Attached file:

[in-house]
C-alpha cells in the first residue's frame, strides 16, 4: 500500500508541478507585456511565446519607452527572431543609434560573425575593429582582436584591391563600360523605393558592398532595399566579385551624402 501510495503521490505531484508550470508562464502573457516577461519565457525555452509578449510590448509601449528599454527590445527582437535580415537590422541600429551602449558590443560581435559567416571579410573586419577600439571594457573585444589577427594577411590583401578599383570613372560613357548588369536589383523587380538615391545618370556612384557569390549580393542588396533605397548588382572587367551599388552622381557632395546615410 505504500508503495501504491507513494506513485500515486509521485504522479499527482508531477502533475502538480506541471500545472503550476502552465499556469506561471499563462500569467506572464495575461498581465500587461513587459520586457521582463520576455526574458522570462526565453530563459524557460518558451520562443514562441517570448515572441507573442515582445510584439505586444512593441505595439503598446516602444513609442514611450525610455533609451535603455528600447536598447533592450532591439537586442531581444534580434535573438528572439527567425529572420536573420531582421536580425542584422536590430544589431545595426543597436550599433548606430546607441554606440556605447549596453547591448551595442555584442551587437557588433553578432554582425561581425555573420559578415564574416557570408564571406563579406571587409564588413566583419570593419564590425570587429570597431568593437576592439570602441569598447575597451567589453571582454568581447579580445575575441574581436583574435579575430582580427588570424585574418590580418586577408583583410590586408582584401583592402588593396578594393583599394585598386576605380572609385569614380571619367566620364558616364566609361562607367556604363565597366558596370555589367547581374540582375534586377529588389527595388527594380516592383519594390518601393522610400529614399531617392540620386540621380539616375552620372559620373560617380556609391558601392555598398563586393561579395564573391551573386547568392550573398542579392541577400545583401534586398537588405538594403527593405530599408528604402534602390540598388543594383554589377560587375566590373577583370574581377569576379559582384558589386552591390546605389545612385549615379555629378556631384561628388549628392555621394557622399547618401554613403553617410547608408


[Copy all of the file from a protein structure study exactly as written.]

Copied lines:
[in-house]
C-alpha cells in the first residue's frame, strides 16, 4: 500500500508541478507585456511565446519607452527572431543609434560573425575593429582582436584591391563600360523605393558592398532595399566579385551624402 501510495503521490505531484508550470508562464502573457516577461519565457525555452509578449510590448509601449528599454527590445527582437535580415537590422541600429551602449558590443560581435559567416571579410573586419577600439571594457573585444589577427594577411590583401578599383570613372560613357548588369536589383523587380538615391545618370556612384557569390549580393542588396533605397548588382572587367551599388552622381557632395546615410 505504500508503495501504491507513494506513485500515486509521485504522479499527482508531477502533475502538480506541471500545472503550476502552465499556469506561471499563462500569467506572464495575461498581465500587461513587459520586457521582463520576455526574458522570462526565453530563459524557460518558451520562443514562441517570448515572441507573442515582445510584439505586444512593441505595439503598446516602444513609442514611450525610455533609451535603455528600447536598447533592450532591439537586442531581444534580434535573438528572439527567425529572420536573420531582421536580425542584422536590430544589431545595426543597436550599433548606430546607441554606440556605447549596453547591448551595442555584442551587437557588433553578432554582425561581425555573420559578415564574416557570408564571406563579406571587409564588413566583419570593419564590425570587429570597431568593437576592439570602441569598447575597451567589453571582454568581447579580445575575441574581436583574435579575430582580427588570424585574418590580418586577408583583410590586408582584401583592402588593396578594393583599394585598386576605380572609385569614380571619367566620364558616364566609361562607367556604363565597366558596370555589367547581374540582375534586377529588389527595388527594380516592383519594390518601393522610400529614399531617392540620386540621380539616375552620372559620373560617380556609391558601392555598398563586393561579395564573391551573386547568392550573398542579392541577400545583401534586398537588405538594403527593405530599408528604402534602390540598388543594383554589377560587375566590373577583370574581377569576379559582384558589386552591390546605389545612385549615379555629378556631384561628388549628392555621394557622399547618401554613403553617410547608408